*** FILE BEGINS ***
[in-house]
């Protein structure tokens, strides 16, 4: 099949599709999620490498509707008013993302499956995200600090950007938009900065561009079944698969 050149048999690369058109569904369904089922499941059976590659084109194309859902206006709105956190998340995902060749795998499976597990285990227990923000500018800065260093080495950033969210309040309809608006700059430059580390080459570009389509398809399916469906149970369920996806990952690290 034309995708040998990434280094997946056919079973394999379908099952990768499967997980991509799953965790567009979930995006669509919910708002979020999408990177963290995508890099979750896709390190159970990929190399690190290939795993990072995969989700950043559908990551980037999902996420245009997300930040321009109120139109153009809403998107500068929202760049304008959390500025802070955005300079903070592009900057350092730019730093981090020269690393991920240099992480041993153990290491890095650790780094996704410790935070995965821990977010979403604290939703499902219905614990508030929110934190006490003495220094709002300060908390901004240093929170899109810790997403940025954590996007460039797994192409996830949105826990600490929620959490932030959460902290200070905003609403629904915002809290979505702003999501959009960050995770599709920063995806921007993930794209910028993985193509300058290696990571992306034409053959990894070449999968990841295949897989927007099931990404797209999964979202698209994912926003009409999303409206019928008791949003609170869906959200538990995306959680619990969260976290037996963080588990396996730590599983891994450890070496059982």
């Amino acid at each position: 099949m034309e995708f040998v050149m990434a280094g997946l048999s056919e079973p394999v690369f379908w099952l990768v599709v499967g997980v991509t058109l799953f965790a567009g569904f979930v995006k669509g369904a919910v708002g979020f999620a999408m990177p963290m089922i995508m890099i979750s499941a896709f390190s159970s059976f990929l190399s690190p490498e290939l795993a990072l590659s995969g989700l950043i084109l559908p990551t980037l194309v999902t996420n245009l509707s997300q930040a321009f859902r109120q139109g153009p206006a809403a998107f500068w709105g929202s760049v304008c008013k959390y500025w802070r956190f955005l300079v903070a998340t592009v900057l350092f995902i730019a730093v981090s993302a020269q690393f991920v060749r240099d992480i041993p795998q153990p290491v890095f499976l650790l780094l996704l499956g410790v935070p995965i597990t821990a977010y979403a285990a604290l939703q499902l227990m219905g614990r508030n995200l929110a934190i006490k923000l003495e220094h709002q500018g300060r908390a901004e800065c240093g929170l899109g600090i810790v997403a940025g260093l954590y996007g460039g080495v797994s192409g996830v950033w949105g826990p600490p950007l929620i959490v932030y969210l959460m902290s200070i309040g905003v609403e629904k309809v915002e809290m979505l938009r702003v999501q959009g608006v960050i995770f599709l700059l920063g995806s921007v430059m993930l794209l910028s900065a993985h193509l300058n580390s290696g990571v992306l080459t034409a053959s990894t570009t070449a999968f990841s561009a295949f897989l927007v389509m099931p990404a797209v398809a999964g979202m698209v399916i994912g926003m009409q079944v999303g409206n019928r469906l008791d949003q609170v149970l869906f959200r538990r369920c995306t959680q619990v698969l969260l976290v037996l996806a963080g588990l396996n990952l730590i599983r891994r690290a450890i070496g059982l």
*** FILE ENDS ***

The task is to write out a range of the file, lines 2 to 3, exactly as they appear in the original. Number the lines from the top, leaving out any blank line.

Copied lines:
């Protein structure tokens, strides 16, 4: 099949599709999620490498509707008013993302499956995200600090950007938009900065561009079944698969 050149048999690369058109569904369904089922499941059976590659084109194309859902206006709105956190998340995902060749795998499976597990285990227990923000500018800065260093080495950033969210309040309809608006700059430059580390080459570009389509398809399916469906149970369920996806990952690290 034309995708040998990434280094997946056919079973394999379908099952990768499967997980991509799953965790567009979930995006669509919910708002979020999408990177963290995508890099979750896709390190159970990929190399690190290939795993990072995969989700950043559908990551980037999902996420245009997300930040321009109120139109153009809403998107500068929202760049304008959390500025802070955005300079903070592009900057350092730019730093981090020269690393991920240099992480041993153990290491890095650790780094996704410790935070995965821990977010979403604290939703499902219905614990508030929110934190006490003495220094709002300060908390901004240093929170899109810790997403940025954590996007460039797994192409996830949105826990600490929620959490932030959460902290200070905003609403629904915002809290979505702003999501959009960050995770599709920063995806921007993930794209910028993985193509300058290696990571992306034409053959990894070449999968990841295949897989927007099931990404797209999964979202698209994912926003009409999303409206019928008791949003609170869906959200538990995306959680619990969260976290037996963080588990396996730590599983891994450890070496059982």
């Amino acid at each position: 099949m034309e995708f040998v050149m990434a280094g997946l048999s056919e079973p394999v690369f379908w099952l990768v599709v499967g997980v991509t058109l799953f965790a567009g569904f979930v995006k669509g369904a919910v708002g979020f999620a999408m990177p963290m089922i995508m890099i979750s499941a896709f390190s159970s059976f990929l190399s690190p490498e290939l795993a990072l590659s995969g989700l950043i084109l559908p990551t980037l194309v999902t996420n245009l509707s997300q930040a321009f859902r109120q139109g153009p206006a809403a998107f500068w709105g929202s760049v304008c008013k959390y500025w802070r956190f955005l300079v903070a998340t592009v900057l350092f995902i730019a730093v981090s993302a020269q690393f991920v060749r240099d992480i041993p795998q153990p290491v890095f499976l650790l780094l996704l499956g410790v935070p995965i597990t821990a977010y979403a285990a604290l939703q499902l227990m219905g614990r508030n995200l929110a934190i006490k923000l003495e220094h709002q500018g300060r908390a901004e800065c240093g929170l899109g600090i810790v997403a940025g260093l954590y996007g460039g080495v797994s192409g996830v950033w949105g826990p600490p950007l929620i959490v932030y969210l959460m902290s200070i309040g905003v609403e629904k309809v915002e809290m979505l938009r702003v999501q959009g608006v960050i995770f599709l700059l920063g995806s921007v430059m993930l794209l910028s900065a993985h193509l300058n580390s290696g990571v992306l080459t034409a053959s990894t570009t070449a999968f990841s561009a295949f897989l927007v389509m099931p990404a797209v398809a999964g979202m698209v399916i994912g926003m009409q079944v999303g409206n019928r469906l008791d949003q609170v149970l869906f959200r538990r369920c995306t959680q619990v698969l969260l976290v037996l996806a963080g588990l396996n990952l730590i599983r891994r690290a450890i070496g059982l």